Dr. Megan Swift

Dr. Megan Swift
Associate Professor

PhD (U of Toronto)

Office: CLE D246

I first visited Russia on a high school trip in 1989, when it was still part of the Soviet Union. Since then I have become a specialist in Russian literature, art and culture, earning my PhD from the University of Toronto in 2002. 

I teach classes that focus on the defining events of Russian political history, past and present – Culture of the Russian Revolution and Putin’s Russia

I am the co-editor for Literature for the Routledge Encyclopedia of Modernism (2016) and have published articles in leading North American and European journals that focus on Russian modernist writing and the transition from modernist to socialist realist aesthetics. 

My current book project focuses on illustrated children’s literature under Lenin and Stalin and inspired my course on magic and the Russian fairytale world. I held the Eileen Wallace Fellowship in Children’s Literature for two years, in 2012-13 and 2013-14. 

My work as a Russian language teacher led to the creation of the bi-annual Teaching Russian conference, and I was the President of the Canadian Association of Slavists from 2010-2014 and remain an active member of the CAS executive.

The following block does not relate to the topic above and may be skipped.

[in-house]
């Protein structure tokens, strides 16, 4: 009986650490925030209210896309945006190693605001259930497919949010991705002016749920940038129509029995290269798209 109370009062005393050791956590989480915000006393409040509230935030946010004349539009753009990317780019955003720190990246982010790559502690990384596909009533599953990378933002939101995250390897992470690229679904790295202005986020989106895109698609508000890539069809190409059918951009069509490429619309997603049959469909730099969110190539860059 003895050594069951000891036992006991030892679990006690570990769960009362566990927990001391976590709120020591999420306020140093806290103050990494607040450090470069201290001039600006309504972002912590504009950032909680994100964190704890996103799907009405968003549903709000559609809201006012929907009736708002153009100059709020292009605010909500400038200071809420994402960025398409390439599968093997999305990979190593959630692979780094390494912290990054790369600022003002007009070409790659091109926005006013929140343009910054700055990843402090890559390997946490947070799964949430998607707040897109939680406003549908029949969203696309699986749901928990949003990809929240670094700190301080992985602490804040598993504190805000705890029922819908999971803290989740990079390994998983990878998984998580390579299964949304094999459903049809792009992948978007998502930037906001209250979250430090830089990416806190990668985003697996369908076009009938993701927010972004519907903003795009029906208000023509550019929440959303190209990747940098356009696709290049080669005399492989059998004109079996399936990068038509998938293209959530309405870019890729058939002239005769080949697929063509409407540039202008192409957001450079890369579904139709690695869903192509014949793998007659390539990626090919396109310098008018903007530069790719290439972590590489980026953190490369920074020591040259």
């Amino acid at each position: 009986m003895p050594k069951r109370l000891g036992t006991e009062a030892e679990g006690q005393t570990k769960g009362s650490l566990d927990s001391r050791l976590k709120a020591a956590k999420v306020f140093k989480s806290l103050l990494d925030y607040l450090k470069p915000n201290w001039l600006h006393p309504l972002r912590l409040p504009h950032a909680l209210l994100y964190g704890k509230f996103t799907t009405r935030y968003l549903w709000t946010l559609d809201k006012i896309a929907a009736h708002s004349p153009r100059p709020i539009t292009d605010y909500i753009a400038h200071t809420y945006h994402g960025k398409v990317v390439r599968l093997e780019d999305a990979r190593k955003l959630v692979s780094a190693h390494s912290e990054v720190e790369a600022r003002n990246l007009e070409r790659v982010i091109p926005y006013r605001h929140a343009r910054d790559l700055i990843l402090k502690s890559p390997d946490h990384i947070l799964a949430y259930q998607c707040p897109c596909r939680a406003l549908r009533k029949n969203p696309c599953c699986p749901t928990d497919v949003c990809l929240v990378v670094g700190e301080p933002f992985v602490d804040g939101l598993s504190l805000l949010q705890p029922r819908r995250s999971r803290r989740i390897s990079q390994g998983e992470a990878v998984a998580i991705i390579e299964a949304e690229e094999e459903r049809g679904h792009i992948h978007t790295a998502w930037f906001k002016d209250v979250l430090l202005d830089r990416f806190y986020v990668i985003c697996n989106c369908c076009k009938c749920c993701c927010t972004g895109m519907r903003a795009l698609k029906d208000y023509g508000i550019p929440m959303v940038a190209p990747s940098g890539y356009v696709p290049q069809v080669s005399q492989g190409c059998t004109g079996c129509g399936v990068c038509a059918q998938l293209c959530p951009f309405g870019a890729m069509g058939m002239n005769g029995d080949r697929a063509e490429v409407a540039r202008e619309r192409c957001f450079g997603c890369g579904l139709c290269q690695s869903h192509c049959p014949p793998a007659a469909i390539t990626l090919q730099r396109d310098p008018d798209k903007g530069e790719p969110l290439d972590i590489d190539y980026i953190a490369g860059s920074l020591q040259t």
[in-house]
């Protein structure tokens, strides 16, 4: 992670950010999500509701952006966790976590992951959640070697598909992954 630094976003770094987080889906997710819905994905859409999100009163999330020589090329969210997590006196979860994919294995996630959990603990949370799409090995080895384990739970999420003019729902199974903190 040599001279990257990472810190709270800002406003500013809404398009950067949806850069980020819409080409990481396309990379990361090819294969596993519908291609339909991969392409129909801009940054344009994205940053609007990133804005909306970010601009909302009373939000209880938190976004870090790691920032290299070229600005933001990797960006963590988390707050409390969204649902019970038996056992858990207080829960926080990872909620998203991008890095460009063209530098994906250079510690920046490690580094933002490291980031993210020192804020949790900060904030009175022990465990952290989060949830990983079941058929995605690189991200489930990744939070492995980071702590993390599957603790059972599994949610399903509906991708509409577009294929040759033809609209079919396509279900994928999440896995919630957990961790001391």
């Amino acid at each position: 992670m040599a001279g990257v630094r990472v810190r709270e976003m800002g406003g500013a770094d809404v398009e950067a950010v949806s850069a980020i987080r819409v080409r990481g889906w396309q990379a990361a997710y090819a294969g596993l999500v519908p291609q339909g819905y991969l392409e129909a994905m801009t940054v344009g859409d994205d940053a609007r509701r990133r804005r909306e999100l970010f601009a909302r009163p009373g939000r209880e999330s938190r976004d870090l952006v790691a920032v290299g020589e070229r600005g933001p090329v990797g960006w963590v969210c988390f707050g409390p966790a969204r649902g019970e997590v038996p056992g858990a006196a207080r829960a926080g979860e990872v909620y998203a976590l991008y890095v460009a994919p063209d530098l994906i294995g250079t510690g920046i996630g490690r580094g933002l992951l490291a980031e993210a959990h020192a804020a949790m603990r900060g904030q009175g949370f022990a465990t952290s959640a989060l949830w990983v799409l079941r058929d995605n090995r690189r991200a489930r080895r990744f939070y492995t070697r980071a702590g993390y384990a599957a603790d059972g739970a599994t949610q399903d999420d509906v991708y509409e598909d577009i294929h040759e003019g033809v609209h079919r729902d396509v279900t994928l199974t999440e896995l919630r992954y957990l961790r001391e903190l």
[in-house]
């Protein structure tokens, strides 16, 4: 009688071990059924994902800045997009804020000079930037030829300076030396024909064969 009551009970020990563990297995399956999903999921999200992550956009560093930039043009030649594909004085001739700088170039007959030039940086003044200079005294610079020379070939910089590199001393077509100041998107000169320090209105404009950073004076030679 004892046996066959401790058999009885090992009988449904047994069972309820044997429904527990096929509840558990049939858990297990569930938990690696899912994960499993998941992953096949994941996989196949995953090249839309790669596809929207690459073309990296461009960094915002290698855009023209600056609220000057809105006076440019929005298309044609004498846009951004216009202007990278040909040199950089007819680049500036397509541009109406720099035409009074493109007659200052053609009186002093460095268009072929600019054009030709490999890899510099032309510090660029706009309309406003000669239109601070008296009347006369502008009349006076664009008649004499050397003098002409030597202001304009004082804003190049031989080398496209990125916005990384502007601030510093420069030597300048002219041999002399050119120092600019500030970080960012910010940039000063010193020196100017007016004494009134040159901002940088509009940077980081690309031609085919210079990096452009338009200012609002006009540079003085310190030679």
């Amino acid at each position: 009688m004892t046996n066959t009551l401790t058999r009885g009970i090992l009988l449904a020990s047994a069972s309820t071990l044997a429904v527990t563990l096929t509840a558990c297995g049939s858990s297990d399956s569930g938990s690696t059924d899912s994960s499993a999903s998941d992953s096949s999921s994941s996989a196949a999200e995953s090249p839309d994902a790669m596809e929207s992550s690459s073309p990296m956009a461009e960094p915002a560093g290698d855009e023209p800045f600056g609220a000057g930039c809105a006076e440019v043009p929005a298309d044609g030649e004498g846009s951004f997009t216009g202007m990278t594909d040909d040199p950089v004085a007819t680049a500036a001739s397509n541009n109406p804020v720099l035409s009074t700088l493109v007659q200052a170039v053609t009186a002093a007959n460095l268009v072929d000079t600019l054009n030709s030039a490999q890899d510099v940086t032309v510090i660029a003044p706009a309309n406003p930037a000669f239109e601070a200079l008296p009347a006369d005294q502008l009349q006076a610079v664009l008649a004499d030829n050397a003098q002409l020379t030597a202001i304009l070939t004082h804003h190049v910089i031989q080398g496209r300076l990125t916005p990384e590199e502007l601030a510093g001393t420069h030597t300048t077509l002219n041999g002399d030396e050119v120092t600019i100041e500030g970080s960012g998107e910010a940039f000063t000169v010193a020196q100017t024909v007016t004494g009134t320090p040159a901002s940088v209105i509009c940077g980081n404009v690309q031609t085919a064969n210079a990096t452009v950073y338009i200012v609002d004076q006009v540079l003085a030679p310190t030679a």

Fall 2018

SLST 481 Existence and Anxiety in Dostoevsky

A01 CRN 12897 TWF 11:30 am -12:20 pm CLE A203

Spring 2019

SLST 180 Magic and the Fairy Tale World

A01 CRN 22740 TWF 9:30-10:20 am FA 103

GMST 502 A01
/SLST 502 Theory and Practice

A01 CRN 21730 / A01 CRN 22748
F 12:30  - 3:20 pm CLE D241

Megan Swift and Serhy Yekelchyk, Eds. We’re from Jazz: Festschrift in Honour of Nicholas V. Galichenko.  Washington, D.C.: New Academia, 2010.

“Bricolage in Bronze: The Bronze Horseman Monument and the Petersburg Text”, in We’re from Jazz: Festschrift in Honour of Nicholas V. Galichenko.  Eds. Megan Swift and Serhy Yekelchyk.  Washington, D.C.: New Academia, 2010: 5-14.

“The Petersburg Sublime: Alexander Benois and the Bronze Horseman Series (1903-1922)”, Germano-Slavica XVII (2009-10): 3-24.

“Writing and the End of St. Petersburg: Mandelstam’s The Egyptian Stamp”, Slavonica Volume 15, No. 2, 2009: 97-111.
“Writing the Manuscript: Pasternak’s ‘Povest’’ (1929)”, Australian Slavonic and East European Studies Volume 21, Nos. 1-2, 2007: 41-54.

The Tale and the Novel: Pasternak and the Politics of Genre”, Canadian Slavonic Papers, Volume 49, No. 1-2, 2007: 111-121.

“On Litmontage: Yakhontov’s Petersburg (1927) and Mandelstam’s “Egyptian Stamp” (1928) in Forum for Modern Language Studies, Volume 41, No. 1, 2005, pp. 90-101. (Published by Oxford University Press Journals)

“A Self-Conscious Tale: Pasternak’s Povest’”, in Canadian Slavonic Papers, Volume 42, No. 4, 2000, pp. 481-89.

August 2009.  “Assessing Russian Heritage-Learner Success in First Year: Integrating Doukhobor-Community Based Students into the First-Year Classroom”.  Conference on Teaching Russian in the Pacific Northwest, University of Victoria.

December 2008.  “World on Fire: Alexander Benois and the Bronze Horseman Series (1903-22).  Annual Convention of the American Association of Teachers of Slavic and East European Languages, San Francisco, California.

May 2008.  “Revolution As Spectacle: Alexander Benois and the Bronze Horseman Series (1903-22)”.  Annual Convention of the Canadian Association of Slavists, University of British Columbia.

Megan Swift